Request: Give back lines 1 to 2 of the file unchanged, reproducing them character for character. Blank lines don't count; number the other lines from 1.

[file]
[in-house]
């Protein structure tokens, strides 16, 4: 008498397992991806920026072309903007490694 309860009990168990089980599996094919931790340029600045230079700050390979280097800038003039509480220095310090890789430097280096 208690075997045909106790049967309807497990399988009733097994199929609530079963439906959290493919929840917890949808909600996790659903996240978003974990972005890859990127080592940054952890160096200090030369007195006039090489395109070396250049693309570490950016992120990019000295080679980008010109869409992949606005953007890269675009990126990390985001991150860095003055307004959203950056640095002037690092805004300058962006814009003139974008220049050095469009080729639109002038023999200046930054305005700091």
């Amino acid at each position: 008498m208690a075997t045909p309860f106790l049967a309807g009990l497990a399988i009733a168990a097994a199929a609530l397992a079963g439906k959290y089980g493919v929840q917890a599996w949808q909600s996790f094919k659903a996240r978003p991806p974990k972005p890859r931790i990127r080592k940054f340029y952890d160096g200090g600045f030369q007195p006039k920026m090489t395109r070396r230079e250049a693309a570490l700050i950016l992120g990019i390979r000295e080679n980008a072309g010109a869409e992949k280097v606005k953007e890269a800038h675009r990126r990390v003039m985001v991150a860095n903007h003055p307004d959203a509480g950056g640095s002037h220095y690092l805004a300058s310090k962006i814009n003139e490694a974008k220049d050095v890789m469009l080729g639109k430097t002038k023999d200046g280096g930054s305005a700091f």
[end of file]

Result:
[in-house]
């Protein structure tokens, strides 16, 4: 008498397992991806920026072309903007490694 309860009990168990089980599996094919931790340029600045230079700050390979280097800038003039509480220095310090890789430097280096 208690075997045909106790049967309807497990399988009733097994199929609530079963439906959290493919929840917890949808909600996790659903996240978003974990972005890859990127080592940054952890160096200090030369007195006039090489395109070396250049693309570490950016992120990019000295080679980008010109869409992949606005953007890269675009990126990390985001991150860095003055307004959203950056640095002037690092805004300058962006814009003139974008220049050095469009080729639109002038023999200046930054305005700091």